That Time Sammy Hagar Exposed Himself to Kiss Fans
Getting booed offstage is a time-honored tradition for opening acts. But on Feb. 18, 1977, Sammy Hagar didn’t appreciate it that much. While supporting Kiss at New York’s Madison Square Garden, he reacted by smashing his guitar and going the full Jim Morrison.
As Hagar recalled in his autobiography, Red: My Uncensored Life in Rock, his self-titled second album was about to be released when he landed the opening slot for 10 nights on Kiss’ Rock and Roll Over tour, beginning at the Garden. But in addition to nobody in the audience being familiar with his work, Hagar wasn’t listed on the bill because he got the gig too late. “People started booing before I walked out,” he wrote. “I had never played New York except with Montrose. They didn’t even know me. I looked out and the whole place was dressed like Kiss. They’ve all got their makeup on. They were booing and flipping me off.”
Despite his attempts to win the crowd over with something they might have known — Montrose’s “Bad Motor Scooter,” a cover of Donovan’s “Catch the Wind” that was released as a single — it only got worse, as Kiss threw things onstage. That’s when Hagar decided to give New Yorkers one of the ultimate insults.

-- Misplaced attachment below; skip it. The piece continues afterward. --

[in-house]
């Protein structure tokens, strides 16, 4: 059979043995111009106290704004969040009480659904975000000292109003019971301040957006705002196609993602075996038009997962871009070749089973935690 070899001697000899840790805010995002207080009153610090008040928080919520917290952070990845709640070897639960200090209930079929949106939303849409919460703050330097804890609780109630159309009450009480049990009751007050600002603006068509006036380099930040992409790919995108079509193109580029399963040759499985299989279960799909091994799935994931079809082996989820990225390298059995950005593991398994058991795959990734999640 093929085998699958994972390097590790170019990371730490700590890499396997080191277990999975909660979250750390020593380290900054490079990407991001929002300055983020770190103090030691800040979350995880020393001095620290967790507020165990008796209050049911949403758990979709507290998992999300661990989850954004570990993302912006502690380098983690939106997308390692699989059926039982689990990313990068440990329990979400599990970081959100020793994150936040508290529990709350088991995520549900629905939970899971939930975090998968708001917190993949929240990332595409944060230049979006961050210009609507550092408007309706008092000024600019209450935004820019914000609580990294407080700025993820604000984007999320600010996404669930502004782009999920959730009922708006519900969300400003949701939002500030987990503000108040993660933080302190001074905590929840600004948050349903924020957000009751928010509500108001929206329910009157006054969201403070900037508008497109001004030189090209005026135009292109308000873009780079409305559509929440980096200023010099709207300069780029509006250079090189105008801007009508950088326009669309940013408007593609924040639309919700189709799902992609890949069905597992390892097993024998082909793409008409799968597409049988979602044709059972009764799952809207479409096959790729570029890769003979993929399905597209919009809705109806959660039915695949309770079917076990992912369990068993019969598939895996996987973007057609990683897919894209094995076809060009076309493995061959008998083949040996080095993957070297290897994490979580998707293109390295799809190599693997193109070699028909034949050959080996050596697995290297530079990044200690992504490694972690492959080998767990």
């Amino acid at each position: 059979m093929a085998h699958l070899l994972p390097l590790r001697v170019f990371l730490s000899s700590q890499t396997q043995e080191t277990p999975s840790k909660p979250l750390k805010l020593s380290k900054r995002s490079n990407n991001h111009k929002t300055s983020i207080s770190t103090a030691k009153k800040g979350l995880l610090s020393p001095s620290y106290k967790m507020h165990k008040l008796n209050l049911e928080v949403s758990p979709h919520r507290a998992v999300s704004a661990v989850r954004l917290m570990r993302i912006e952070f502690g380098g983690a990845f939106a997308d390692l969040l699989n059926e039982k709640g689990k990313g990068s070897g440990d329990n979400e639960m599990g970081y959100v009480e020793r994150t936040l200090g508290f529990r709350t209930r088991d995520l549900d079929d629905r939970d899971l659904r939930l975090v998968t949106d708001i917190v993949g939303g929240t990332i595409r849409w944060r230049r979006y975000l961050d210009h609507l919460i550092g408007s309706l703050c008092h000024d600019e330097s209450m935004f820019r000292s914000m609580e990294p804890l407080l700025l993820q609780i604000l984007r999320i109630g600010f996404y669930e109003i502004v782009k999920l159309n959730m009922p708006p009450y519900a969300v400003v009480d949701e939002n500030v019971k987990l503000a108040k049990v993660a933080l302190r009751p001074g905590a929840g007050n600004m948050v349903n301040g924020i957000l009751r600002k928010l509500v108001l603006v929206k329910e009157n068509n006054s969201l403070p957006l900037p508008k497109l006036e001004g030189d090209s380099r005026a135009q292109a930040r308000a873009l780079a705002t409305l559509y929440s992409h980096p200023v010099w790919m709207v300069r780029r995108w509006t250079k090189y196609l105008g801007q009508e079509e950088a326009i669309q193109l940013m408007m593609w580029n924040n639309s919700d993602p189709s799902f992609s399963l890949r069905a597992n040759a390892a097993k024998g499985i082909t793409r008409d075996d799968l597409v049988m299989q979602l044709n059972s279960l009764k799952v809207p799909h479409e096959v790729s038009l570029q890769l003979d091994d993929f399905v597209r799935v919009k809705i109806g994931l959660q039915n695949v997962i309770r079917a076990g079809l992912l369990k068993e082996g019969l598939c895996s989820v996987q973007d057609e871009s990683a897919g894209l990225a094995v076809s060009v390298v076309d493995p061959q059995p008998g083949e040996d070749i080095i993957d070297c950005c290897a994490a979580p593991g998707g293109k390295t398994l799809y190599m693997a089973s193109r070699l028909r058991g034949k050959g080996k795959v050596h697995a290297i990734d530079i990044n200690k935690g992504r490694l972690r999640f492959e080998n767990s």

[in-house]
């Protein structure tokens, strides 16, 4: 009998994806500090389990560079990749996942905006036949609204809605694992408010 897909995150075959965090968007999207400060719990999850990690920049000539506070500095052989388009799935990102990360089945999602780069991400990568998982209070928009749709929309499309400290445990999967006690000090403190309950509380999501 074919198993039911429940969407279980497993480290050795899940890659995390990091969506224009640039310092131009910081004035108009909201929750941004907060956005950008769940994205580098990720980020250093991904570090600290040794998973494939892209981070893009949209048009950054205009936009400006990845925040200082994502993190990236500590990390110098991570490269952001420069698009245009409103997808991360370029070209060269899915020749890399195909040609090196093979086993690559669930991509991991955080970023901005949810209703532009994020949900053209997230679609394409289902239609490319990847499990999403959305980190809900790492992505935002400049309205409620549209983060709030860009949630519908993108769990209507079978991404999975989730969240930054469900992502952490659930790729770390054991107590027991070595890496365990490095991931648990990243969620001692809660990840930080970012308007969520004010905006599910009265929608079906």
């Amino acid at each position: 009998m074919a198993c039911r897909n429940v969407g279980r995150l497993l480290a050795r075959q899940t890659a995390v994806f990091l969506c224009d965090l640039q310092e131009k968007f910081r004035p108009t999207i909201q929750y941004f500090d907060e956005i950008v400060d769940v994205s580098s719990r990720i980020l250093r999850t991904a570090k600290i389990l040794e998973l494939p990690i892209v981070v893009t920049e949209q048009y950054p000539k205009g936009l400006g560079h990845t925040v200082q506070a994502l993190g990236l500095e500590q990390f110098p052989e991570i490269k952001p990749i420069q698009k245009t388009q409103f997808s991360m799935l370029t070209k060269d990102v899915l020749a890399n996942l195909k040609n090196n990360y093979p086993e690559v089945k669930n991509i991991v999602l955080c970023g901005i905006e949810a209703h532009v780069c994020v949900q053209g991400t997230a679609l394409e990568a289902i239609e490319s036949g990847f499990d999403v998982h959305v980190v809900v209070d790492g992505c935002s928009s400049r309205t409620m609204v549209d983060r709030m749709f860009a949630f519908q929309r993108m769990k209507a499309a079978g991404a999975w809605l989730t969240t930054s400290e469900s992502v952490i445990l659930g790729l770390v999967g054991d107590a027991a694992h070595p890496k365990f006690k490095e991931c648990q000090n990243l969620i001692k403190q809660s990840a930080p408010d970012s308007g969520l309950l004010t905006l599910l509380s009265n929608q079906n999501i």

“I’m so happy they flew in this special audience for me from Los Angeles,” he told them. That enraged the crowd even further, and they charged toward the stage.
“‘F— you,’ I said and dropped my pants, pulled out my d— and smashed my f—ing ’61 Stratocaster to pieces onstage,” Hagar recalled. “What an idiot. Demolished this vintage guitar and walked offstage. … It was the worst experience I ever had onstage, and it ruined me in New York. They didn’t even know who I was. They hated me before they heard me.”
Not wanting to face this treatment the next two weeks, Hagar walked away from the tour after that first night. Even though it was a disastrous experience, Hagar and Paul Stanley have remained friends. “He comes to shows if I’m playing,” Hagar told MTV. “He came to the Van Halen reunion tour in L.A. and hung out. He’s a good guy. And every time he sees me, either he’ll bring it up or I’ll bring it up: ‘Paul, can you believe that s—?’ ‘I can’t believe it! I can’t believe you did that!’ It’s funny now, but at the time, when you’re faced with that kind of rejection, it can be heartbreaking.”
See Kiss and Other Rockers in the Top 100 Albums of the ’70s